Coenzyme Q (CoQ) is a vital cog in the body's energy-producing machinery, a kind of chemical gateway in the conversion of food into cellular fuel. But six decades removed from its discovery, scientists still can't describe exactly how and when it is made.
Dave Pagliarini, director of metabolism at the Morgridge Institute for Research, says the list of unknowns is daunting. How does it migrate around in the cell? How does it get used up and replenished? What genes and proteins are responsible for CoQ dysfunction? Why does its presence decline as people age?
Pagliarini, also an associate professor of biochemistry at the University of Wisconsin-Madison, and his group are dedicated to chipping away at many of these knowledge gaps in CoQ production and in understanding the role of CoQ deficiency in human disease. CoQ deficiencies are implicated in scores of diseases, including liver and lung failures, muscle weakness, deafness and many brain disorders such as Parkinson's and cerebellar ataxia. The coenzyme is almost exclusively produced within the body and is often very difficult to replenish through nutritional supplements.
Against this backdrop, the Pagliarini lab is developing new tools to shed light on CoQ function, primarily by finding and defining proteins that have a direct link to the chemical. In the past month, Pagliarini's team has published three collaborative papers that gather multiple layers of information on cells where proteins have been manipulated.
"A fundamental challenge in biology lies in connecting the many 'orphan' proteins in our cells with specific biological processes, such as CoQ biosynthesis," says Pagliarini. "Once we have a handle on their functions, a second challenge is to devise ways to manipulate the activity of these proteins, pharmacologically or otherwise, to control key biological processes and, ultimately, improve health."
Research published in the journals Cell Systems (Dec. 13), Molecular Cell (Dec. 7) and Cell Chemical Biology (Nov. 29) all reveal new clues to coenzyme Q production and function.
In the Cell Chemical Biology paper, for example, the research team, led by Morgridge researcher Andrew Reidenbach, introduced a custom drug in their model organism, yeast, that is capable of turning the CoQ pathway on and off. This discovery provides a novel way for researchers to understand, within a living organism, how different levels of CoQ affect metabolic function.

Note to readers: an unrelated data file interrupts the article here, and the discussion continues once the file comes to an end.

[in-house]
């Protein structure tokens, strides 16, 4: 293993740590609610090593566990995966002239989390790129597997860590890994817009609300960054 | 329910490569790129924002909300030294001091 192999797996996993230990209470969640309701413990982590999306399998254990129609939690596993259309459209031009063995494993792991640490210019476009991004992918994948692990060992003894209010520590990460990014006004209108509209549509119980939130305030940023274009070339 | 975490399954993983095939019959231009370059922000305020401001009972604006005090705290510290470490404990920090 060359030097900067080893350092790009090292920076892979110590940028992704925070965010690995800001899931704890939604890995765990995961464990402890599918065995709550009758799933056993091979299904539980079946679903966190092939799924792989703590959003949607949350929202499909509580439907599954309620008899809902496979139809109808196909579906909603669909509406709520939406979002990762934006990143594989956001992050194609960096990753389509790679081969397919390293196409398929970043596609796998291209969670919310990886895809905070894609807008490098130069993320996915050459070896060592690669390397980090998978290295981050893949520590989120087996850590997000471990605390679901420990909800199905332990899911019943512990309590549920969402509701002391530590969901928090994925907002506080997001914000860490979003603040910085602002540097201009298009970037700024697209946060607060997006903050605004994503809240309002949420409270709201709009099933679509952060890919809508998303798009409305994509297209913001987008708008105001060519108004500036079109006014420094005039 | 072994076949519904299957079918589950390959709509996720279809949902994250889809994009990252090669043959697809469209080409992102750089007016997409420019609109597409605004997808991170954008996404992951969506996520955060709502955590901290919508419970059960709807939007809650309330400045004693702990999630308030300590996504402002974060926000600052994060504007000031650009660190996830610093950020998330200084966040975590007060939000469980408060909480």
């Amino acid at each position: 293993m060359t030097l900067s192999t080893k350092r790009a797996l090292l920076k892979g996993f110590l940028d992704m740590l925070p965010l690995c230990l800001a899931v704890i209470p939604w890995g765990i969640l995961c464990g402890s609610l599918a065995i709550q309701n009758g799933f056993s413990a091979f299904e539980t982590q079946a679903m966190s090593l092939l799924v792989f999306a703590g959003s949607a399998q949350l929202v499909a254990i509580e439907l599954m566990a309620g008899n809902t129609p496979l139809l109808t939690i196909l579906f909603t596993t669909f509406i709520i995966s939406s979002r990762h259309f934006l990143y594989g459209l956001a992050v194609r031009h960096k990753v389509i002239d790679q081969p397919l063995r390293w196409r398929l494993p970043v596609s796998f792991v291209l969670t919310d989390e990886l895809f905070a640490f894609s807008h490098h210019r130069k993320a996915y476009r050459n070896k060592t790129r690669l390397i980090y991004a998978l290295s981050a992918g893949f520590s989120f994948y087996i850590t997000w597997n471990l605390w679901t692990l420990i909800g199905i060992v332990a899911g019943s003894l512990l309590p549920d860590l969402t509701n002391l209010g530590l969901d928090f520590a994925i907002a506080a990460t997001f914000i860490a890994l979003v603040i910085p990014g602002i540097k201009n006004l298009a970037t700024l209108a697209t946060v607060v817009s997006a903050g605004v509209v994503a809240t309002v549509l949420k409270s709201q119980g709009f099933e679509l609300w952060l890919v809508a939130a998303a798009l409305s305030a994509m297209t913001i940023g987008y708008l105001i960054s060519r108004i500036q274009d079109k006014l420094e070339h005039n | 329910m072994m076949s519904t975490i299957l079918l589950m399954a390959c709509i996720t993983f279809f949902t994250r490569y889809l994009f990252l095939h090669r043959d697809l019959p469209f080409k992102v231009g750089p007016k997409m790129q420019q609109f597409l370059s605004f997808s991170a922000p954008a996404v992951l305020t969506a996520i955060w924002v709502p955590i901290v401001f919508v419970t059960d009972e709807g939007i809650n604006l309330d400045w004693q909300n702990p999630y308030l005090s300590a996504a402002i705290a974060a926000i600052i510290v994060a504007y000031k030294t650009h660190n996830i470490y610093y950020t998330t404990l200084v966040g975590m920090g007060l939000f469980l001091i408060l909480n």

"This system gives us a powerful new tool to study in a mechanistic way how this pathway works, and how we can manipulate it," Pagliarini says. "We now think we can develop a rheostat-like control over the pathway, to produce different levels of coenzyme Q and see what that means for different phenotypes and health outcomes in cells."
The Cell Systems paper--a jointly led project with UW-Madison biochemist Marv Wicken's group--investigates an RNA-binding protein that has long been associated with mitochondria. But what role the protein actually plays has been difficult to nail down. In this work, led by Morgridge scientists Chris Lapointe and Jon Stefely, and also in collaboration with Josh Coon's group, created a new multi-omic strategy to identify the global function of this protein and its role in CoQ biosynthesis. This multi-omics approach -- marrying proteomics, metabolomics and other "omics" tools to pinpoint a protein's function -- will be highly relevant moving forward as tool for determining future protein targets, he says.
Finally, the Molecular Cell paper shed light on proteases that live in mitochondria that are designed to "chew up" other proteins. These "Pac-man"-like proteins were once thought to serve merely as sort of cellular garbage cans to eliminate damaged proteins in the mitochondria. This study, led my Mike Veling, helped reveal them to be far more diverse in function. In particular, the team discovered a protease that helps an essential CoQ protein "mature" into its final form.
Pagliarini says all three papers could have a lasting impact in mitochondrial research that goes well beyond CoQ biology, giving scientists new methods of tracking down protein function. About a quarter of all proteins in mitochondria currently have no assigned function, and many of them could have a link to mitochondrial disease.
"For coenzyme Q, the more we understand the biosynthetic steps taking place, and what cellular processes turn them on and off, the greater the odds we can manipulate the system in a way that improves the body's overall CoQ production," Pagliarini says. "This would be a great therapeutic strategy: Instead of taking supplements, which don't always get CoQ where it needs to be, you could turn the natural processes on to fight disease."